Cell Programming Unit
Team leader: Michael Peitz
Neurodegenerative diseases such as Alzheimer’s and Parkinson’s disease comprise a heterogeneous group of sporadic or familial disorders of the nervous system that lead to progressive loss of neural cells. A major challenge in studying the molecular pathomechanisms underlying these disorders is the limited experimental access to disease-affected human neural tissue. Since the molecular disease initiation occurs years or decades before patients develop symptoms, biopsy or autopsy specimens can only reflect the final phase of the disease.
Novel cell (re)programming approaches such as the generation of human induced pluripotent stem (iPS) cells from somatic cells or direct cell fate conversion provide access to virtually unlimited numbers of patient-specific neural lineages for the study of disease-relevant pathomechanisms. Successful identification of early pathological alterations should also help to uncover potential targets for drug development.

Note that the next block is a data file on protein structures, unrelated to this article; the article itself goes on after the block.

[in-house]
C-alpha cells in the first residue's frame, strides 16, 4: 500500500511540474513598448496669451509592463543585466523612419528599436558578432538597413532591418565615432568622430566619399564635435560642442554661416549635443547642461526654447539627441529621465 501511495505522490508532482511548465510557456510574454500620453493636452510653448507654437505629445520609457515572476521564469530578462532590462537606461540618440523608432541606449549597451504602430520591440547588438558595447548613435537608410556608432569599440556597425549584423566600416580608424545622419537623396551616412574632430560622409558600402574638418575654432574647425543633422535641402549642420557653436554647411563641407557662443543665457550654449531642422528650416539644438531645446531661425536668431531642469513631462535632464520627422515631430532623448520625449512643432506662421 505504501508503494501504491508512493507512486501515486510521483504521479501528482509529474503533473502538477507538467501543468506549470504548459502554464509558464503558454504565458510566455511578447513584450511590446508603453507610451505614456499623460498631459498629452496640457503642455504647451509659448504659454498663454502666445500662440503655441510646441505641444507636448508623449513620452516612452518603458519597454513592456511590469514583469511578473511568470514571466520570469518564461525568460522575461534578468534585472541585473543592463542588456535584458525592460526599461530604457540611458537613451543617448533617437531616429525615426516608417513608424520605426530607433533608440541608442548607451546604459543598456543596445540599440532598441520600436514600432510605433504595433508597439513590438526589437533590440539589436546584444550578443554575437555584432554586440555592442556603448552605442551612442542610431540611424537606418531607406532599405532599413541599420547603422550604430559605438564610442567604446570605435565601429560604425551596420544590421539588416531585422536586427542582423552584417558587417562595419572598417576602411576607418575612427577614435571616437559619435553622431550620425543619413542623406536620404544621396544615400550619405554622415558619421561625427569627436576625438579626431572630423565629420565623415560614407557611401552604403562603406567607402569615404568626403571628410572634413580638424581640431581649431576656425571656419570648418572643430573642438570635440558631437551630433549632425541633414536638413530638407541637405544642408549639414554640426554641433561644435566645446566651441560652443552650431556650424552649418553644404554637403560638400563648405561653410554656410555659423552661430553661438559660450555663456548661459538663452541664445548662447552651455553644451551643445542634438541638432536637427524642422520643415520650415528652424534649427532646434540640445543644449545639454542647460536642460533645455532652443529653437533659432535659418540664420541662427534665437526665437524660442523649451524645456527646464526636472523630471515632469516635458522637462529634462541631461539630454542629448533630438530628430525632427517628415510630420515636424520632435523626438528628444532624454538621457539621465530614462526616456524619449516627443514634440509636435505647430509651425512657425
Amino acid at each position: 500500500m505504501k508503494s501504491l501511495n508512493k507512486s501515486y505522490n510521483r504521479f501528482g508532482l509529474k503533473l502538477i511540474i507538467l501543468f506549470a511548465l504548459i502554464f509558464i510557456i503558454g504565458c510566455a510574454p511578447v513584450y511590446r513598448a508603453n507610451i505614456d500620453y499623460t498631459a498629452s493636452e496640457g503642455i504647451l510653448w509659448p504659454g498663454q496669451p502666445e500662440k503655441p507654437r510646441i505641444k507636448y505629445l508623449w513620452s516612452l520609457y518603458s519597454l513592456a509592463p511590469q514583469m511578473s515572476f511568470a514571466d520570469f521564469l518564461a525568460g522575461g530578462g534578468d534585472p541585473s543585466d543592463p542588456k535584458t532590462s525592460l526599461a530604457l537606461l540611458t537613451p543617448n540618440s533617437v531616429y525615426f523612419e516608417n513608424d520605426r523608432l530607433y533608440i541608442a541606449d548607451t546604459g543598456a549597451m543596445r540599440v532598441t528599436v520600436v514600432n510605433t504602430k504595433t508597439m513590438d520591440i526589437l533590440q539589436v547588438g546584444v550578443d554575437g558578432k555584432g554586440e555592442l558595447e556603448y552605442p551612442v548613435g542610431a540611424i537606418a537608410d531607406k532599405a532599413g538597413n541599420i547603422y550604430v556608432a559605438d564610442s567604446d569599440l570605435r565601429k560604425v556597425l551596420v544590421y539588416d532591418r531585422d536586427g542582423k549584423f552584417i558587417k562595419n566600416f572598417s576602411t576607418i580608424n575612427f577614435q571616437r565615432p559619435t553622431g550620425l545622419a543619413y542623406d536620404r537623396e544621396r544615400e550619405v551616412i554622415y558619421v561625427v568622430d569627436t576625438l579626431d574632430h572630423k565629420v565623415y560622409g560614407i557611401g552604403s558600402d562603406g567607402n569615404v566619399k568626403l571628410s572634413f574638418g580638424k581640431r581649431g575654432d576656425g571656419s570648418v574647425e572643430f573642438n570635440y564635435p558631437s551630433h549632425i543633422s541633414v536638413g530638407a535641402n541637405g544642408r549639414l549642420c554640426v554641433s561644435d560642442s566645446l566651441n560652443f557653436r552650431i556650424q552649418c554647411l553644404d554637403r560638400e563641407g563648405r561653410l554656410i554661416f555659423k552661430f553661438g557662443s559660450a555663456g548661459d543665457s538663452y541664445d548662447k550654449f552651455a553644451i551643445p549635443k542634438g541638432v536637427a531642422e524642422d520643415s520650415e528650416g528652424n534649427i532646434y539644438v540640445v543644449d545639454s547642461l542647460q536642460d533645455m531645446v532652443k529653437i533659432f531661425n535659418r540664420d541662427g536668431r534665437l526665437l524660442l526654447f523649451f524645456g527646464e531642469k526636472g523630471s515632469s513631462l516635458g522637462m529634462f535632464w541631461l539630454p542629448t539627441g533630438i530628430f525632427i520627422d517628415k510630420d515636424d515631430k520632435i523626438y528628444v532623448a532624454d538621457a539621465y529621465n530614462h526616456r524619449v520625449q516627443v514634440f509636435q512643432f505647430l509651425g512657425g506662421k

The Cell Programming Unit (CPU) is a joint platform founded by the University of Bonn Medical Faculty and the German Center for Neurodegenerative Diseases (DZNE). The Unit is located in the LIFE & BRAIN Center in the heart of the Bonn medical campus. It aims at merging scientific know-how of the Institute of Reconstructive Neurobiology in cell reprogramming and neural differentiation with the expertise of the DZNE in the field of molecular disease research. The goal of the CPU is to catalyse and support the development of cellular disease models on the basis of patient-specific stem cells. We expect these activities to promote research into the molecular pathogenesis of neurodegenerative diseases and the development of pharmaceutical and cell-based therapies.